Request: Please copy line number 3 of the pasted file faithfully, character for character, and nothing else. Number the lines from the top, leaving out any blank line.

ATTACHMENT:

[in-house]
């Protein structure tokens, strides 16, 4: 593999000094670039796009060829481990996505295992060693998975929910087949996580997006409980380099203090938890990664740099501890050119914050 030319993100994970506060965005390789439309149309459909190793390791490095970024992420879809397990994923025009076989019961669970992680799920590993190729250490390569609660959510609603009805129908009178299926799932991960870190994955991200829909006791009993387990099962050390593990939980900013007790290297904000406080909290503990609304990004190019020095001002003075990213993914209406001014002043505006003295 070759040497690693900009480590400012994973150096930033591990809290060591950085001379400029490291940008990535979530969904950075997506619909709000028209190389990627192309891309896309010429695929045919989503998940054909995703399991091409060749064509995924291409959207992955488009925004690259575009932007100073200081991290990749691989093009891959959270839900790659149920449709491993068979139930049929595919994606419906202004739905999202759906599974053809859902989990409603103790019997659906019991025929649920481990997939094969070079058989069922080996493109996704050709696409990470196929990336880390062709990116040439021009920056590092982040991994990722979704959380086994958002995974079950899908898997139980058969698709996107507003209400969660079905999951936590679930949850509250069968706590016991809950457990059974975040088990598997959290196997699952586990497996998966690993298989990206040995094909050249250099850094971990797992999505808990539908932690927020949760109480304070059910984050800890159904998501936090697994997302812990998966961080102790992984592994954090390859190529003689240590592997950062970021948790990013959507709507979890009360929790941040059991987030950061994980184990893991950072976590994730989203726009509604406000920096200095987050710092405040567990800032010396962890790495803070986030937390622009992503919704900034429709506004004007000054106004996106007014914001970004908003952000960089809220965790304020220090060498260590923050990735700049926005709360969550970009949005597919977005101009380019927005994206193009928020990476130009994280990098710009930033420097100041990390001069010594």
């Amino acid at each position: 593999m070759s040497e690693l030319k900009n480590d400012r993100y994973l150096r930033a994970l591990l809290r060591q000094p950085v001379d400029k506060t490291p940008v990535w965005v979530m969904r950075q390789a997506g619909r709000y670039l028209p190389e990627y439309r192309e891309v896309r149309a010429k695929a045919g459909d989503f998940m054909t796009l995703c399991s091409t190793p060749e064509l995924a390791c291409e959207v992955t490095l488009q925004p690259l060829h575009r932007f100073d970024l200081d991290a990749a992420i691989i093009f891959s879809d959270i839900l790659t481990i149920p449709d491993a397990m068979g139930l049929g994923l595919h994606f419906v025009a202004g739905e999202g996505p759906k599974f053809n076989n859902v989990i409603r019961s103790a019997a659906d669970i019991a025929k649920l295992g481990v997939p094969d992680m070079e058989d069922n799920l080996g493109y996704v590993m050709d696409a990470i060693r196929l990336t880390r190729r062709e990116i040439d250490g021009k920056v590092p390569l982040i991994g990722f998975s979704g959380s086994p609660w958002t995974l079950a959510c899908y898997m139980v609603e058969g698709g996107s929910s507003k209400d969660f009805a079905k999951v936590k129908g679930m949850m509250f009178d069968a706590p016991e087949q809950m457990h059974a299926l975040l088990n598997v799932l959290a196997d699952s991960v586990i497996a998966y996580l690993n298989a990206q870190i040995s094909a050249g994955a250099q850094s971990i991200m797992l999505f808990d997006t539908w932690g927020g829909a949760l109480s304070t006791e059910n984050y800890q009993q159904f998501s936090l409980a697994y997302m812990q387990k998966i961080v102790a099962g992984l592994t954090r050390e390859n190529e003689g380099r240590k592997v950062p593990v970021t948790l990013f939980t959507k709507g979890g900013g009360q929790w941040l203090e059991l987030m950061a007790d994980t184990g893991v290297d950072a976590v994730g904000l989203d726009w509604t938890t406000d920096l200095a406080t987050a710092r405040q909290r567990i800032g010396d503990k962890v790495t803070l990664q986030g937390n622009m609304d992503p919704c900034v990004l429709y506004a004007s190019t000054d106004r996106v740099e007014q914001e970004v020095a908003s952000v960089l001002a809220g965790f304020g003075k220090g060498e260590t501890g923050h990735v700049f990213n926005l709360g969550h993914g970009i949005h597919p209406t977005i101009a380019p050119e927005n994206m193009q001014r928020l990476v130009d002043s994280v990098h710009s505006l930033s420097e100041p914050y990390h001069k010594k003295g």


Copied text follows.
């Amino acid at each position: 593999m070759s040497e690693l030319k900009n480590d400012r993100y994973l150096r930033a994970l591990l809290r060591q000094p950085v001379d400029k506060t490291p940008v990535w965005v979530m969904r950075q390789a997506g619909r709000y670039l028209p190389e990627y439309r192309e891309v896309r149309a010429k695929a045919g459909d989503f998940m054909t796009l995703c399991s091409t190793p060749e064509l995924a390791c291409e959207v992955t490095l488009q925004p690259l060829h575009r932007f100073d970024l200081d991290a990749a992420i691989i093009f891959s879809d959270i839900l790659t481990i149920p449709d491993a397990m068979g139930l049929g994923l595919h994606f419906v025009a202004g739905e999202g996505p759906k599974f053809n076989n859902v989990i409603r019961s103790a019997a659906d669970i019991a025929k649920l295992g481990v997939p094969d992680m070079e058989d069922n799920l080996g493109y996704v590993m050709d696409a990470i060693r196929l990336t880390r190729r062709e990116i040439d250490g021009k920056v590092p390569l982040i991994g990722f998975s979704g959380s086994p609660w958002t995974l079950a959510c899908y898997m139980v609603e058969g698709g996107s929910s507003k209400d969660f009805a079905k999951v936590k129908g679930m949850m509250f009178d069968a706590p016991e087949q809950m457990h059974a299926l975040l088990n598997v799932l959290a196997d699952s991960v586990i497996a998966y996580l690993n298989a990206q870190i040995s094909a050249g994955a250099q850094s971990i991200m797992l999505f808990d997006t539908w932690g927020g829909a949760l109480s304070t006791e059910n984050y800890q009993q159904f998501s936090l409980a697994y997302m812990q387990k998966i961080v102790a099962g992984l592994t954090r050390e390859n190529e003689g380099r240590k592997v950062p593990v970021t948790l990013f939980t959507k709507g979890g900013g009360q929790w941040l203090e059991l987030m950061a007790d994980t184990g893991v290297d950072a976590v994730g904000l989203d726009w509604t938890t406000d920096l200095a406080t987050a710092r405040q909290r567990i800032g010396d503990k962890v790495t803070l990664q986030g937390n622009m609304d992503p919704c900034v990004l429709y506004a004007s190019t000054d106004r996106v740099e007014q914001e970004v020095a908003s952000v960089l001002a809220g965790f304020g003075k220090g060498e260590t501890g923050h990735v700049f990213n926005l709360g969550h993914g970009i949005h597919p209406t977005i101009a380019p050119e927005n994206m193009q001014r928020l990476v130009d002043s994280v990098h710009s505006l930033s420097e100041p914050y990390h001069k010594k003295g």